One morning a park ranger pulled up to Mike's site.  Someone had complained about Grace not being on a leash.  After the ranger had left, Mike told me he knew one of the complainants.  He had met her in another park, when Grace had killed a goat.  Maybe a lamb?  I think it was a goat...anyway, Mike said Grace was playing with it and accidentally killed it.  He asked the owner if he could compensate him and the guy demanded $500.  Of course I didn't pay it, he that reputation had followed him (unfairly) from the other park.

Peter arrived in only his truck.  "I just had to get out of the city for one night!" he shouted across three campsites.  Was he talking to me?  Nobody else around, I decided he was and so I turned around and welcomed him to the park.  Peter is an ex-truck driver turned entrepreneur.  He owns a trucking company now and until recently also owned a limo service.  Apparently he rents an apartment in San Marcos and a storage room in Fort Worth, and conducts business by phone and email from anywhere.  He just couldn't get the dust of The Road out of his blood, so he escaped to a state park to camp in the bed of his truck.  I don't know how long he decided to stay because he was napping, his bare feet hanging off the edge of his tailgate, when we left.  Nice to meet you both, Mike and Peter.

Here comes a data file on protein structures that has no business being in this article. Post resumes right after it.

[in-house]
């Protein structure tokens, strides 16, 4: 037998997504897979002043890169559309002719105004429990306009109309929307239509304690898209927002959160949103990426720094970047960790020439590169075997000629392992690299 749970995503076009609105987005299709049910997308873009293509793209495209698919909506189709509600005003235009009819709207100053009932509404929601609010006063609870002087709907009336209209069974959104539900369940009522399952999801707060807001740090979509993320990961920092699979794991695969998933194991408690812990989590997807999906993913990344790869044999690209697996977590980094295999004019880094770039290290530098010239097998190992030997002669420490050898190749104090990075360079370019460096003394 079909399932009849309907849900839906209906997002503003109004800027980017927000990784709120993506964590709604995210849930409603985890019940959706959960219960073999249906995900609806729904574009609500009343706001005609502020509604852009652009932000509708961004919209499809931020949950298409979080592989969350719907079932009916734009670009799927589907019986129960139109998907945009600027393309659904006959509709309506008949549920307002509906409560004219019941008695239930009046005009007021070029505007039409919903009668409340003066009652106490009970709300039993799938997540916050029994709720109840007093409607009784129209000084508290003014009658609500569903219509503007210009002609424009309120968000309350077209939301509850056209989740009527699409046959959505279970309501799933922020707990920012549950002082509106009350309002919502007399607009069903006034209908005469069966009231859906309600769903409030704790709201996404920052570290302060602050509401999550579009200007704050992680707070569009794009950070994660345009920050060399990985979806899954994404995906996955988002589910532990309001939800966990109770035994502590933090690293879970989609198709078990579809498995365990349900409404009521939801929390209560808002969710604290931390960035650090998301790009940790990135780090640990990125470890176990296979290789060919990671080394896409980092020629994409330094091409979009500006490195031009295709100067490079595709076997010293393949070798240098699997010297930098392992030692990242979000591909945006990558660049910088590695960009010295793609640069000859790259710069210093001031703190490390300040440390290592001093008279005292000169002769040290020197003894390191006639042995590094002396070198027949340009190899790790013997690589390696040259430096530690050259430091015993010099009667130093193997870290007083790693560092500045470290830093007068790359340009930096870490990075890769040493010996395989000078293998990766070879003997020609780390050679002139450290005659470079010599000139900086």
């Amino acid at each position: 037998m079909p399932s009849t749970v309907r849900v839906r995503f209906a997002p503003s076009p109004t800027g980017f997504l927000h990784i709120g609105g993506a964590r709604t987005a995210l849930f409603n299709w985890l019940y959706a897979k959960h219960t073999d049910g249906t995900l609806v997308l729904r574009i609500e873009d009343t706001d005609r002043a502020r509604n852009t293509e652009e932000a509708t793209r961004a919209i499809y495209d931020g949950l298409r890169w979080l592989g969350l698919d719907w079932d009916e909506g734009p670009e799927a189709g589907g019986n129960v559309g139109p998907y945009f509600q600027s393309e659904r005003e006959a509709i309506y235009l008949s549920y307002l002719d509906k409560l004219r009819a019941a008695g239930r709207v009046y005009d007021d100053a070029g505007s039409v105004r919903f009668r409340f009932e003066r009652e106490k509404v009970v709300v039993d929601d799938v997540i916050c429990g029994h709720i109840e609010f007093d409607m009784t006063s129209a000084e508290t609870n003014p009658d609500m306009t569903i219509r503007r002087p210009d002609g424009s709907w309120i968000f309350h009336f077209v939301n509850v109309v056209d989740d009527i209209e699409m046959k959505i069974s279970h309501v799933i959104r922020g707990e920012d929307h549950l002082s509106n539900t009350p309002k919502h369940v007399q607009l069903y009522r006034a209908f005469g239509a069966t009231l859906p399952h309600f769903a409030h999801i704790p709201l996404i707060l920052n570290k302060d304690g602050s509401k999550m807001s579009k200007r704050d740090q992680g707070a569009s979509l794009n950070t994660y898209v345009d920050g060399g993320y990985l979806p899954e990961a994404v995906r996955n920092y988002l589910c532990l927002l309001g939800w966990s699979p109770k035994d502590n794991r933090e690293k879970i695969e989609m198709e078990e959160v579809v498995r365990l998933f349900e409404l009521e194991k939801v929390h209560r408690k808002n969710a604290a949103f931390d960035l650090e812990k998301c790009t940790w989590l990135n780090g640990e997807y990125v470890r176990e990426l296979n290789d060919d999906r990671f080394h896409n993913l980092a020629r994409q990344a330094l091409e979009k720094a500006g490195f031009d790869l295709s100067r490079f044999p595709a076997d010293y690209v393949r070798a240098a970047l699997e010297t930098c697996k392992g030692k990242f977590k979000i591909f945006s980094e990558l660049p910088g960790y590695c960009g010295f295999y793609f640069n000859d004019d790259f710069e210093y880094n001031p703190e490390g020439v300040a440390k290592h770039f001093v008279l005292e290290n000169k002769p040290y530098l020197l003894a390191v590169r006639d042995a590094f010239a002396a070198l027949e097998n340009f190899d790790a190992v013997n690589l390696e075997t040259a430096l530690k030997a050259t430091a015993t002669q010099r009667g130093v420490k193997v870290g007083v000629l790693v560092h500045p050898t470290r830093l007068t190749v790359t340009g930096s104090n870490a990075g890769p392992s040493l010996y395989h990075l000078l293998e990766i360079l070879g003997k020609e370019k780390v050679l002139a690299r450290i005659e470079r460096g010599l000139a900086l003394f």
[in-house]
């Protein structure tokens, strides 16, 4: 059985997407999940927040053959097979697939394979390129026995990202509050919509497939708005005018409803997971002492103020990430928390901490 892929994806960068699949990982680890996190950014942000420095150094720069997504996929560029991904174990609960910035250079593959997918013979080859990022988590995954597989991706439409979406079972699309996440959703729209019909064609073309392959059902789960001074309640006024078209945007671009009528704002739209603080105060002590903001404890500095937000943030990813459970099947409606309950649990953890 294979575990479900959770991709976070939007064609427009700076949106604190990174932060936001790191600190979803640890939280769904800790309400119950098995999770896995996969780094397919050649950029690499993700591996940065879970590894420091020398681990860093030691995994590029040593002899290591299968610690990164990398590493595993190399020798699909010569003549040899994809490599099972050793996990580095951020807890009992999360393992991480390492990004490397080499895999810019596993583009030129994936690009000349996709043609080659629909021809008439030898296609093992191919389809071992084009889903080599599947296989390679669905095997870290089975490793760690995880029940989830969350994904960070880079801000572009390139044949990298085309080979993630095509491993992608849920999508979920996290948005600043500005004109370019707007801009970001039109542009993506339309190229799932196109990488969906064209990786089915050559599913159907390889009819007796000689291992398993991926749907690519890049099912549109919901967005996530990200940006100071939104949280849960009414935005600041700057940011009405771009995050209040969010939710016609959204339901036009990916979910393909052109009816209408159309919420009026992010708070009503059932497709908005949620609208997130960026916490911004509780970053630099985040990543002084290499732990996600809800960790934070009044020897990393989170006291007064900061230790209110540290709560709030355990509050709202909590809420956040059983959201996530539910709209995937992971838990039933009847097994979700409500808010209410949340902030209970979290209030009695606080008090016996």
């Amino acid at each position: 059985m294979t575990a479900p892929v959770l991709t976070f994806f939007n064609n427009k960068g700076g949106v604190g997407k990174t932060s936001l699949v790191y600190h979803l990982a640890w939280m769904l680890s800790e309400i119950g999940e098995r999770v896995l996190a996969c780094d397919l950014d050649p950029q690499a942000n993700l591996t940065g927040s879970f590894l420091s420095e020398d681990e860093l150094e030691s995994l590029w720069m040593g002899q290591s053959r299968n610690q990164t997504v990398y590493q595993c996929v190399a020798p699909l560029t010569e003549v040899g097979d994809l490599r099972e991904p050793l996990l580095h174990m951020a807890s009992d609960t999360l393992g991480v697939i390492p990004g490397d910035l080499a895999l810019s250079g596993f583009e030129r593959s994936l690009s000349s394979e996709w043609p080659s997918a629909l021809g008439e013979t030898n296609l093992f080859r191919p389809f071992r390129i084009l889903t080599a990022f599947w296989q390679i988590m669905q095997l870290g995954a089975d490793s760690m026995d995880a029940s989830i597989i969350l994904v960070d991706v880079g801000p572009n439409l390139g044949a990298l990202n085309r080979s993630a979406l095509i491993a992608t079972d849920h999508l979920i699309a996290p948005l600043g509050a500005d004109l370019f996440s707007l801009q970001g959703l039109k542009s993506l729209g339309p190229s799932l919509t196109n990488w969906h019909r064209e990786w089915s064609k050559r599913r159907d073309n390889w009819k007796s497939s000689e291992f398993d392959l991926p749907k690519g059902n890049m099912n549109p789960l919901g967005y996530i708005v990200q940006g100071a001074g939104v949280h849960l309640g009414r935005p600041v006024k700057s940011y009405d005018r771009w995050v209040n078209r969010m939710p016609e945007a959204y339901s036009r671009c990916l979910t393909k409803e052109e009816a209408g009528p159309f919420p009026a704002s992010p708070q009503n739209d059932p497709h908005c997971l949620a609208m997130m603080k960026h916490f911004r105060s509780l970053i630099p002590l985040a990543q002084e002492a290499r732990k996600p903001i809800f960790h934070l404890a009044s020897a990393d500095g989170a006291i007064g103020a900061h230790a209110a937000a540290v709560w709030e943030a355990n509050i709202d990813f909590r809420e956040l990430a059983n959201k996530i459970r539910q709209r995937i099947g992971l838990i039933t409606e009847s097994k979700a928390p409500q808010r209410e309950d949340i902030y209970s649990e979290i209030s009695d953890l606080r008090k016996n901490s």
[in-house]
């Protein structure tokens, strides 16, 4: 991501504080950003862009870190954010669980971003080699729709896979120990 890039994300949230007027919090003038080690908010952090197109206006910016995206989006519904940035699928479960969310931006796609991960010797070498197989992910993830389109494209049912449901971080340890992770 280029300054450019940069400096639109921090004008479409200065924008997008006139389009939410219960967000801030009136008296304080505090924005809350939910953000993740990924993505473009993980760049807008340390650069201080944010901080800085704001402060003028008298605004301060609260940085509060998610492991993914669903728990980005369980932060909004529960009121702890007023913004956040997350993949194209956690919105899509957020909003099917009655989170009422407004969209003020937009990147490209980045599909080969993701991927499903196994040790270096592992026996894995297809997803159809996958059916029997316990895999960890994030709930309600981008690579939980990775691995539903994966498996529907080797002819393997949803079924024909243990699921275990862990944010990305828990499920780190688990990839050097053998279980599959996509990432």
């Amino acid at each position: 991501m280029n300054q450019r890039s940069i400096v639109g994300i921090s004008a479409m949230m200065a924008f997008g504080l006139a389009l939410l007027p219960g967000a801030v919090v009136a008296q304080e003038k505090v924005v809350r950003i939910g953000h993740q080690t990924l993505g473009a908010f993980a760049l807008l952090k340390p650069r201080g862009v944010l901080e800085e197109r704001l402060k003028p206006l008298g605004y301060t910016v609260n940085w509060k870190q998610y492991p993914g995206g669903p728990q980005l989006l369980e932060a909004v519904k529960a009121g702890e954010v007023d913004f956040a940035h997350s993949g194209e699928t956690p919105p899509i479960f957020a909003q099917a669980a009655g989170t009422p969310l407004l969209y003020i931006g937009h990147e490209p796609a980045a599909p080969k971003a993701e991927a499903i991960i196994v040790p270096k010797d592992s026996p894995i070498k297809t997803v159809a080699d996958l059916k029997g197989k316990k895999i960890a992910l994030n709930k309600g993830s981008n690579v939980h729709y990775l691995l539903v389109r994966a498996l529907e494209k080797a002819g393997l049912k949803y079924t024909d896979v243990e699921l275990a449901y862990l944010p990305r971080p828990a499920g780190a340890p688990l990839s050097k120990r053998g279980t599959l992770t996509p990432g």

Back in Corpus Christi, we met Mike and Tammy.  They are around our age.  Mike has adult children, ranging from 25 to 19.  Tammy has no biological children but raised her nephew for several years.  They have been full-timing for 5 years.  Like us, they also have a mobile business.  Their gig is remodeling, and they have been working on Andy's Kitchen for a while now.  Landscaping, too.  We joined them for a beer that turned into many more.  Their stories were the best!  I might confuse some of the details but this one was the most goes...